And then, against what should have been the better judgment of any sentient being, he tripled-down.
Whether or not Moby and Natalie Portman actually dated is now far from the point. Moby’s attempt to discredit Portman’s recollection of the events is exactly what men in power do with regularity, without considering that Portman doesn’t want to be associated with Moby as a means to simply get attention for his book. The situation reads like the paradigm of male privilege, where every woman that pays attention to him clearly must want to be with him, and where he has the right to tell everyone who will listen as such. But in 2019, public discourse is finally turning from allowing these kinds of narratives, with women deservingly given their long-neglected power to have a say in their own stories, and in their own histories. Moby’s allegedly inappropriate interest in a younger woman from 20 years ago is one issue, but his need to drag that tale into the spotlight, without getting permission, even after it clearly bothers her, is something entirely different.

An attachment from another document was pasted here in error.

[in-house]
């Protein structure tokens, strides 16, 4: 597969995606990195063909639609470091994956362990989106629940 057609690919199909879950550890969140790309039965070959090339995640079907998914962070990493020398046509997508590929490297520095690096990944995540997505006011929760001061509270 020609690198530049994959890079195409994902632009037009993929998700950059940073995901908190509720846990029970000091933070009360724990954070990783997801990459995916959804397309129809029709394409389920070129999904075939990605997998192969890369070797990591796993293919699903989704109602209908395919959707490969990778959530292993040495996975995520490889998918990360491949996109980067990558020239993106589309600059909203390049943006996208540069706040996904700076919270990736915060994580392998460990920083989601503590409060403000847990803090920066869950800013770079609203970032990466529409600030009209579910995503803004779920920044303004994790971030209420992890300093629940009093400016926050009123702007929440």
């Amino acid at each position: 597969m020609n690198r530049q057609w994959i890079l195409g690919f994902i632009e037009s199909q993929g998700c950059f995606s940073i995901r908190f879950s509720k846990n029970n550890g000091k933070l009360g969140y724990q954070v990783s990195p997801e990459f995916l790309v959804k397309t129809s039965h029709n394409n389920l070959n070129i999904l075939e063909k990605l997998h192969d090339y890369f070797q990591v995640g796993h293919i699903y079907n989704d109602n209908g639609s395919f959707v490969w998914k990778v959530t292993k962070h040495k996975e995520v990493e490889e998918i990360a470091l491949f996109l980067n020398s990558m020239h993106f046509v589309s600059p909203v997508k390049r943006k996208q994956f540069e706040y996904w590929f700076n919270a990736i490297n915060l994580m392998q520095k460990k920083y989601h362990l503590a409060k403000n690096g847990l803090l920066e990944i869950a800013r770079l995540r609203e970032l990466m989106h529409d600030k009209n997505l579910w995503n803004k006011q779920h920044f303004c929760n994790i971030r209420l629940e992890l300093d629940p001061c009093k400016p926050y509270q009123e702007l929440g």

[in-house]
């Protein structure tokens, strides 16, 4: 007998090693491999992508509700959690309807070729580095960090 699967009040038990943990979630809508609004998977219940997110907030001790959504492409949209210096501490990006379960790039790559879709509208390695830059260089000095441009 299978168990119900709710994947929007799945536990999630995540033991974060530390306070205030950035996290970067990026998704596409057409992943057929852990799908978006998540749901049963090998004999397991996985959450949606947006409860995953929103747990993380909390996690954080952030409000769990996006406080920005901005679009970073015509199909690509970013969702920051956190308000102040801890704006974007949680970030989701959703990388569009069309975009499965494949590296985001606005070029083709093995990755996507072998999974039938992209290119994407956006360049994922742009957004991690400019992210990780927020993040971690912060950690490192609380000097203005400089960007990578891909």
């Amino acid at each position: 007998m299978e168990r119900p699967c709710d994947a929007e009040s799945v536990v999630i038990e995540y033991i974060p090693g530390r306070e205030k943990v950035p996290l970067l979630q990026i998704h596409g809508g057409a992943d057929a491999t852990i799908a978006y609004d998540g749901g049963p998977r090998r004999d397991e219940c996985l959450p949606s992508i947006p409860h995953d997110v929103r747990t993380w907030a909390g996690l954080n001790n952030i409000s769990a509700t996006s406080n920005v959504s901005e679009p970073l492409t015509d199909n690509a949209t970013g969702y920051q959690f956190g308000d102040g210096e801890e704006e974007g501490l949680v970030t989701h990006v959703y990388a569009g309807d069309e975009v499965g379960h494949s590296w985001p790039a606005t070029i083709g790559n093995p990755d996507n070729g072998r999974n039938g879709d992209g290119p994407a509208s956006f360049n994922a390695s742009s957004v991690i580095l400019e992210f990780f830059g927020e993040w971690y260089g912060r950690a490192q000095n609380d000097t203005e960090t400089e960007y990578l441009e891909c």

It ultimately reminds me of my snake story, something grounded in some truth and ultimately embellished to make it seem more exciting than it actually was. Of course, my snake story doesn’t exactly do anyone harm, which is where the comparison ends. The internet reaction to Moby’s recent claims, which has overwhelmingly taken the side of Portman and fiercely turned on him, is in step with how much the world has changed in the 20 years since Portman and Moby first met. In an attempt to maintain relevance, the electronic musician has instead cast himself as a relic whose place in 2019 pop culture is as debatable as the facts of his book. And fortunately, he’s an easy one to simply ignore.